Court, not Congress, raises pressure on Obama To Approve Keystone Pipeline
President Barack Obama may be closer than ever to deciding the fate of the Keystone XL pipeline.
That has more to do with the Nebraska Supreme Court than pressure from congressional Republicans, whose Friday passage in the House of a bill to push forward the long-delayed pipeline fell well short of a veto-proof majority.
The Nebraska court preempted the House vote by issuing its ruling early Friday that upheld the state’s law that fast-tracked a new route for the $8 billion oil project. The ruling effectively forces the the Obama administration to resume its years-long review that will ultimately determine whether Keystone is in the nation’s interest.
As expected, the House easily passed its bill that would circumvent that process, but only 28 Democrats joined Republicans, putting the ‘yes’ votes in the lower chamber at 266. That’s five more than the last time the House passed a Keystone measure, but dozens of votes short of the support needed from Democrats to guarantee the bill would overcome the veto that the White House has promised.
Undeterred, Republicans vowed to force Obama to uncap his veto pen for only the third time in six years.
“What we’re trying to do is get to the point where the president has to make a decision,” said Rep. Pete Sessions, the Texas Republican who chairs the Rules Committee. “If he says he’s going to [veto] it, let’s give him a chance.”
The White House reiterated its veto threat on Friday after the Nebraska court ruling, saying Congress wouldn’t stand in the way of the review being conducted by the State Department. “We are going to let that process play out,” Obama spokesman Eric Schultz said.
But how long that process will take is not clear, and a 2004 executive order gives Obama no deadline to decide on a border-crossing permit for the $8 billion Alberta-to-Texas pipeline even after the State Department issues its recommendation.
Pipeline supporters’ chances of winning a veto showdown with Obama appeared slim on Friday, even after a court ruling that Keystone backers had hoped might sway new Democratic votes.
Of the 28 House Democrats who voted with all but one Republican on Friday to force Keystone approval, three are new in the yes camp: Reps. Brad Ashford (D-Neb.) and Gwen Graham (D-Fla.), both freshmen, and Rep. Kurt Schrader (D-Ore.), who has previously said he supports the pipeline in principle.
Two other Democrats, Reps. Jim Costa (D-Calif.) and Cheri Bustos (D-Ill.), who had voted against Keystone in November after offering support two years ago, moved back into the yes column on Friday.
Still, Republicans need roughly 290 to override an Obama veto, a mark the Democrats vowed they would never reach.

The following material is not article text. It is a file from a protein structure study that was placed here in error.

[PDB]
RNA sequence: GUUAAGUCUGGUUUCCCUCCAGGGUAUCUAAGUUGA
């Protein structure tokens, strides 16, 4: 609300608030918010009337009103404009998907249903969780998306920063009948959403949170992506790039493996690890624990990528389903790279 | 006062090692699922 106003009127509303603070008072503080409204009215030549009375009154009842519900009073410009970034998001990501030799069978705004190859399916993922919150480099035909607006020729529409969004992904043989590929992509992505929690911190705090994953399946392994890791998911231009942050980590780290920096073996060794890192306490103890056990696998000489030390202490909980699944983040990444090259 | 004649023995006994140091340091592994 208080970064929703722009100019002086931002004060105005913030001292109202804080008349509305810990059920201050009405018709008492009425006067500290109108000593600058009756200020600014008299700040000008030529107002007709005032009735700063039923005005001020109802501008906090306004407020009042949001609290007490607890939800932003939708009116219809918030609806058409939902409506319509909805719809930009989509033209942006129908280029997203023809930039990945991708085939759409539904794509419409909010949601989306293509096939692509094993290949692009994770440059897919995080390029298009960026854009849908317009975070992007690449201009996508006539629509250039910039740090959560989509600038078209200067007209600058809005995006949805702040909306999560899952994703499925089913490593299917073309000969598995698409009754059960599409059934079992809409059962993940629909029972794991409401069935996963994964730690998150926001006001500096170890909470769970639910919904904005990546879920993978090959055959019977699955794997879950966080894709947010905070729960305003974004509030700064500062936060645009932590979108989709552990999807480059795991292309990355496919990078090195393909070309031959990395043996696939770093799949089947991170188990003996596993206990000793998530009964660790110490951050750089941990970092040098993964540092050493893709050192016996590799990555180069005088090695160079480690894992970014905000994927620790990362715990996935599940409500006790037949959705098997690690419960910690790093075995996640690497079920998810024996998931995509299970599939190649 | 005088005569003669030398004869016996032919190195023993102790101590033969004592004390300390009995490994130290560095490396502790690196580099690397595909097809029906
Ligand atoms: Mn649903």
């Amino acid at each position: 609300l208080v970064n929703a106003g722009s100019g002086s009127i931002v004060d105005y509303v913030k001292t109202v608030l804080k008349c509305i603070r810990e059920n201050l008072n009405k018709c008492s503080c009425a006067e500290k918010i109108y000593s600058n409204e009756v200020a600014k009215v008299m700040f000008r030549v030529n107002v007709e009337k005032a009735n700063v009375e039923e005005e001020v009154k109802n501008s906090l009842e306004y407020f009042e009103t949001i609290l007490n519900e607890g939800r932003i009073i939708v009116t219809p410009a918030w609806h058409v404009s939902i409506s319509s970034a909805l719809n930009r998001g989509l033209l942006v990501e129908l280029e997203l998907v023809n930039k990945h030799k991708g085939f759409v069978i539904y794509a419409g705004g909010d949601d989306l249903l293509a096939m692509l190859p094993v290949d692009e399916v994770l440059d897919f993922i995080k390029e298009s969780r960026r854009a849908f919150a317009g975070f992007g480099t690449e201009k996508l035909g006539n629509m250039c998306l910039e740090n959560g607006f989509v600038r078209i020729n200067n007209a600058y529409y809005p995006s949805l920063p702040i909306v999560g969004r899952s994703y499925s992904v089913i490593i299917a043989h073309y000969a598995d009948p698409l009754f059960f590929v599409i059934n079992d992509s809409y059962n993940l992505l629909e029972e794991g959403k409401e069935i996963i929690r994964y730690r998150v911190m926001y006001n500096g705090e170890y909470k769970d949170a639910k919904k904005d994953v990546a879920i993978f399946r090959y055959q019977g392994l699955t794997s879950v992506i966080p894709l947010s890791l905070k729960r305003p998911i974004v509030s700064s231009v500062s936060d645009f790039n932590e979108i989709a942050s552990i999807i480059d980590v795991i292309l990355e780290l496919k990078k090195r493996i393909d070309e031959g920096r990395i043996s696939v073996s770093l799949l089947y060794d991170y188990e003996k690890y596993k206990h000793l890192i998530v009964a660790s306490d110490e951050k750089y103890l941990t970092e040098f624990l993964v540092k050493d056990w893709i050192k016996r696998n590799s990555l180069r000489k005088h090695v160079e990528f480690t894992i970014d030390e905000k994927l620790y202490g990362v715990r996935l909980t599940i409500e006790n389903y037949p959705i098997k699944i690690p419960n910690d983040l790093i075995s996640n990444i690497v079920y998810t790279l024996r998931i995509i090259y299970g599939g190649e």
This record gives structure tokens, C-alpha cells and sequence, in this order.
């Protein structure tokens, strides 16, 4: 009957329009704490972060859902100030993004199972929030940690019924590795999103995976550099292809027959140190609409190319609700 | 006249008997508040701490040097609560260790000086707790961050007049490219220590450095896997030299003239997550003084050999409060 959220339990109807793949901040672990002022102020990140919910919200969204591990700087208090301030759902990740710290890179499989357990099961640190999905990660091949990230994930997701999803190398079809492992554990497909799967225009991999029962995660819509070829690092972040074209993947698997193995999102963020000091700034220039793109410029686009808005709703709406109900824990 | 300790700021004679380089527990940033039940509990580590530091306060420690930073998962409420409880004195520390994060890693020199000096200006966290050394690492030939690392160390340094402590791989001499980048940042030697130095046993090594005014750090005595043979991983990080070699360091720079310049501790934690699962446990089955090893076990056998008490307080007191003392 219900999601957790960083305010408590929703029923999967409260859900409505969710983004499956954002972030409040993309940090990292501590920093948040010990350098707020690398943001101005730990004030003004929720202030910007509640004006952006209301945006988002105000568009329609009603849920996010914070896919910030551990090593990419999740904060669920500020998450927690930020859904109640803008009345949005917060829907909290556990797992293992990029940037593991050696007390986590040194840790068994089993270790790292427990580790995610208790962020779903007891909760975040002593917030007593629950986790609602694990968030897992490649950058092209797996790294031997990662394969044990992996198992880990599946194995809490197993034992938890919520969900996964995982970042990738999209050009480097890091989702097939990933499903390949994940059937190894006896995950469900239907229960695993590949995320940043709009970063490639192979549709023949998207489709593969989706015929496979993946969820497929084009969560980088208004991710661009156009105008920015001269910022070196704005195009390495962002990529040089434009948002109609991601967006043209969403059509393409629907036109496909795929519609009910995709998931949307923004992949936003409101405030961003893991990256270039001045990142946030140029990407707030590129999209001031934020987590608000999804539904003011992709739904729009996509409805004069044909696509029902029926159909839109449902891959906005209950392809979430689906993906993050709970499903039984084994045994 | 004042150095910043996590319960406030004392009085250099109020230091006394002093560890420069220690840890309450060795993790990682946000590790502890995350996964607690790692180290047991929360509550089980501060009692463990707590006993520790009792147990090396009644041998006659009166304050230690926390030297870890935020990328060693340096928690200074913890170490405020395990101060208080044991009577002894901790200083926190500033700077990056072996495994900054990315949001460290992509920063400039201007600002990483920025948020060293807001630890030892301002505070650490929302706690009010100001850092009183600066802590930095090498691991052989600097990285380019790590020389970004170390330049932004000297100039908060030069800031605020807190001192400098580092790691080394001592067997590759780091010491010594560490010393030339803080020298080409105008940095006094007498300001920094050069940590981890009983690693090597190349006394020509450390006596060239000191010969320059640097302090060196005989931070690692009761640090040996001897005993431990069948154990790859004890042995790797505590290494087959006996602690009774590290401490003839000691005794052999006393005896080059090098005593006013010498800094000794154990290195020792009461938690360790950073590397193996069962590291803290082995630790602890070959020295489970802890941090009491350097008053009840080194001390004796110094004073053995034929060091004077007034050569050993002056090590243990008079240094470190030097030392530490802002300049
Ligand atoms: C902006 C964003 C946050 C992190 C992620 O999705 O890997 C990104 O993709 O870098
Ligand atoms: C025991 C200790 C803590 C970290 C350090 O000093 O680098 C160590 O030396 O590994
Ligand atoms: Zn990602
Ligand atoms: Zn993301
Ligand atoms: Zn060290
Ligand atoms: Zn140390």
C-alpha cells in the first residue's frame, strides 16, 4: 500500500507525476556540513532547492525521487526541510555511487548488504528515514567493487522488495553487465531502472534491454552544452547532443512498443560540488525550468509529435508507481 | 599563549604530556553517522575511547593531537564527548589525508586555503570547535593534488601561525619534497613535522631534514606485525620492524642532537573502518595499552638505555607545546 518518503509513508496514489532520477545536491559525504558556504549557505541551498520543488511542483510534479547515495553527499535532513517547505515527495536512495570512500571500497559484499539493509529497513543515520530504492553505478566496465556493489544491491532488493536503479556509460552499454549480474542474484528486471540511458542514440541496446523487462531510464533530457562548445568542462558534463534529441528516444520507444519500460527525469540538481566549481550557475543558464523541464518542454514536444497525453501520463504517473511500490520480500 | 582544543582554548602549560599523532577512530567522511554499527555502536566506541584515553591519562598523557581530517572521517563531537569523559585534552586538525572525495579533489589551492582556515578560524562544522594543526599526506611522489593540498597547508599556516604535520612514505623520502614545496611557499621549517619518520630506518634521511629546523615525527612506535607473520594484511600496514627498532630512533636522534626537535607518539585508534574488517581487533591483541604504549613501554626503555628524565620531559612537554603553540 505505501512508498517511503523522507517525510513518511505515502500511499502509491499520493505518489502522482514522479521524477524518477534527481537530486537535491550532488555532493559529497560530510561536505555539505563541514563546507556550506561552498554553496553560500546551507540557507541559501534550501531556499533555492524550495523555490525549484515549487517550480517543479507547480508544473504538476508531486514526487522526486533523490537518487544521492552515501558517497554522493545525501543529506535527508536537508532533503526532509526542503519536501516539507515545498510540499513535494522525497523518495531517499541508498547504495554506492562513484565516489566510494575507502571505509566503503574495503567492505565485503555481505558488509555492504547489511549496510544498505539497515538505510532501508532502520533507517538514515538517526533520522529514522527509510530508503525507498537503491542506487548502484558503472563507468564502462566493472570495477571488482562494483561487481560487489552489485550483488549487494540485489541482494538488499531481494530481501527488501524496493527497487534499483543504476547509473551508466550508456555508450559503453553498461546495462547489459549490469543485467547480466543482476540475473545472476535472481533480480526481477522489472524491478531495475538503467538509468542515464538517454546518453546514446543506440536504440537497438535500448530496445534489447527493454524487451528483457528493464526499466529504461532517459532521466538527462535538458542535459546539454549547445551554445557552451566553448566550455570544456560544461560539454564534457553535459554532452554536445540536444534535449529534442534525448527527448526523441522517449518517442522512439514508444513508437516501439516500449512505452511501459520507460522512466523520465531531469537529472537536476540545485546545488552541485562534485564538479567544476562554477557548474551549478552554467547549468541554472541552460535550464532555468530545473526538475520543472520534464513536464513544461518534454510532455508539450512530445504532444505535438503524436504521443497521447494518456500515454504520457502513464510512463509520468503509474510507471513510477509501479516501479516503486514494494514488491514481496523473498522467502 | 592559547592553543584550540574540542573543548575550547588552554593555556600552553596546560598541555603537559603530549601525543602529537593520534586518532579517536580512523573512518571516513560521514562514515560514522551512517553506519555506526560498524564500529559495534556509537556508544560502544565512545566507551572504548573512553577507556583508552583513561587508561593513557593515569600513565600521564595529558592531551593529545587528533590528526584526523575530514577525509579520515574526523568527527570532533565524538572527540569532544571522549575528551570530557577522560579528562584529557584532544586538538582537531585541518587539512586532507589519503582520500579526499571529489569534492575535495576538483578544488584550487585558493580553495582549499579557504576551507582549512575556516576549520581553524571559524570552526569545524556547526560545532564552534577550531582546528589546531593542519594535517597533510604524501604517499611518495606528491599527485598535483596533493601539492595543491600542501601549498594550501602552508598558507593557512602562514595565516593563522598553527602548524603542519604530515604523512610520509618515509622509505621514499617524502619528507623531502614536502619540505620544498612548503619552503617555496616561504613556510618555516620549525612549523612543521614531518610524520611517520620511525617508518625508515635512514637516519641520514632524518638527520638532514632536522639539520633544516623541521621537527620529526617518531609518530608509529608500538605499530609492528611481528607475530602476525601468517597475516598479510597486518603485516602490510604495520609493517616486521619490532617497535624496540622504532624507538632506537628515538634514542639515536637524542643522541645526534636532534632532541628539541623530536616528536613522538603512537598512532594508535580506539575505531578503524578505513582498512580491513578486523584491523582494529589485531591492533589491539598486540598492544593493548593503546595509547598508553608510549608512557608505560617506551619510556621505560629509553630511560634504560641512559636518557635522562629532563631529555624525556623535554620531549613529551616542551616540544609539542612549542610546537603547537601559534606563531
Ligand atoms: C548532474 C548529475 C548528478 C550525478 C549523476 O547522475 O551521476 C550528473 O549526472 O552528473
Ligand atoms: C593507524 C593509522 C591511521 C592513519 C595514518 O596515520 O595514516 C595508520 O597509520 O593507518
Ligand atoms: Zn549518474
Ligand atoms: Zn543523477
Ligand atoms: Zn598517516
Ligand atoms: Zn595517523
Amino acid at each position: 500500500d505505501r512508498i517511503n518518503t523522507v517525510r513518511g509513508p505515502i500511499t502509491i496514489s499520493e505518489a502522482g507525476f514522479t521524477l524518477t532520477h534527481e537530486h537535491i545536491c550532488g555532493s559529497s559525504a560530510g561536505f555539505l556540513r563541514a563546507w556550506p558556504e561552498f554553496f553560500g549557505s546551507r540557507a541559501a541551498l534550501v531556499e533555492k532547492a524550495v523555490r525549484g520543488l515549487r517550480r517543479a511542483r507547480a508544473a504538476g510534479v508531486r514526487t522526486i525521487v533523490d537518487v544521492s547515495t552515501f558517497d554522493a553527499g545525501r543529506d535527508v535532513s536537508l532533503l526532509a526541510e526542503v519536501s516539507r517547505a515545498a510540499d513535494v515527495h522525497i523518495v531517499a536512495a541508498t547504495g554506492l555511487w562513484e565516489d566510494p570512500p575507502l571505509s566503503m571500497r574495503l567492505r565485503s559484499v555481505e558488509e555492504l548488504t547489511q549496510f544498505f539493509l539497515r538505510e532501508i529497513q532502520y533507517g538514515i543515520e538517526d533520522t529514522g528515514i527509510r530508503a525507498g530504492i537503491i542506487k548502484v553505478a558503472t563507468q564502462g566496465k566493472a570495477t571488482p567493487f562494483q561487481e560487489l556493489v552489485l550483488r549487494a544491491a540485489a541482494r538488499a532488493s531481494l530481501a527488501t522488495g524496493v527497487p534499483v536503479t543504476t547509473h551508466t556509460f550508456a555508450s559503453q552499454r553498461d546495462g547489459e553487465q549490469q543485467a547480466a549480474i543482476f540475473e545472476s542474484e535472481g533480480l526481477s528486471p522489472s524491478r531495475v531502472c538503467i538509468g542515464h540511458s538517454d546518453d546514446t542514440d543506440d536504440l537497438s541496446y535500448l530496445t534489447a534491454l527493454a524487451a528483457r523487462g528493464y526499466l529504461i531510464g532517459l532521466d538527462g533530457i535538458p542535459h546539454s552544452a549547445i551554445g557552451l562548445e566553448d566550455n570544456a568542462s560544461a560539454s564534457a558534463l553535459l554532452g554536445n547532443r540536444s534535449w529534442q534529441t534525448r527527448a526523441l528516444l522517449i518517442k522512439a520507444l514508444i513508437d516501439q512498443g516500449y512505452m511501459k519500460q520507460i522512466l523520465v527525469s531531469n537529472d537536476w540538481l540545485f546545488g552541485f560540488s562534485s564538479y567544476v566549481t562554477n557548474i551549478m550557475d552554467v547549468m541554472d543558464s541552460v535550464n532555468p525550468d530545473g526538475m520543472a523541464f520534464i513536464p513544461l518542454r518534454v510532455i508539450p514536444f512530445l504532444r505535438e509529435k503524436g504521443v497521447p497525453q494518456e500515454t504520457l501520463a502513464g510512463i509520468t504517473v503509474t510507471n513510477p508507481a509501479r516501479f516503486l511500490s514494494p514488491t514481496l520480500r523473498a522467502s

“We’ll definitely be able to uphold a veto,” said New Jersey Rep. Frank Pallone, the Energy and Commerce Committee’s top Democrat. “I’m confident.”
Arizona Rep. Raul Grijalva, the Natural Resources Committee’s top Democrat, predicted that a strong minority front to uphold a Keystone veto would set the tone for the entire 114th Congress.
“This is going to play out in a variety of other issues as we go along,” be it on education, highway trust fund or otherwise, Grijalva said in an interview. “While they have historic numbers, if the president moves to veto, we’re still in position to keep the worst from happening. … It’s not just XL now, it’s about party unity now as well.”
Five of the 31 House Democrats who voted to approve the pipeline in November have since left Congress. In the Senate, where the pro-Keystone bill is set to clear its first procedural hurdle Monday ahead of what likely to be a contentious open amendment debate, Republicans appear to be four votes short of the 67 needed to override a veto.
“I don’t think it’s going to happen,” Senate Minority Leader Harry Reid told Nevada radio station KNPR on Friday, adding he is “confident the president will veto it and, good, I hope he does.”
Republicans counter that all they need is time for the pro-Keystone arguments on economic and energy-security benefits to peel more Democrats away from Obama.
“Labor Dems are starting to turn the corner here,” one House GOP leadership aide said by email, “and I suspect the pressure to support this bipartisan jobs project back home will continue to grow.”
Unions that have long urged approval of Keystone seized on the Nebraska decision in urging Democrats to push the pipeline forward.
“The greenlight for the Nebraska route should certainly cause some Democrats to pause and realize the roadblocks they’ve been hiding behind are falling away,” Laborers International Union of North America General President Terry O’Sullivan said in a statement. “There’s really no excuse for a no vote.”
For Keystone sponsor TransCanada, whose pipeline proposal sparked the political tempest over climate change, jobs and the tradeoffs between economic growth and environmental protection, the Nebraska court case represented a major victory.
The company’s CEO, Russ Girling, told reporters Friday that the State Department’s process would resume about halfway through the 90-day window it has to render a “national interest” ruling on Keystone, meaning that final approval could come within “the next couple of months.”
But State spokeswoman Jen Psaki told reporters today that she could not offer specifics on when the Keystone review would wind down, saying only she did not expect the process to last beyond the end of Obama’s term in 2016.
As for Congress’ effort to push a veto showdown over Keystone with Obama, Girling was more circumspect.
“We’ve tried to not to get involved in the political process,” the TransCanada CEO said, “but what we’ve said as well is that we welcome all opportunities to put this to a positive conclusion.”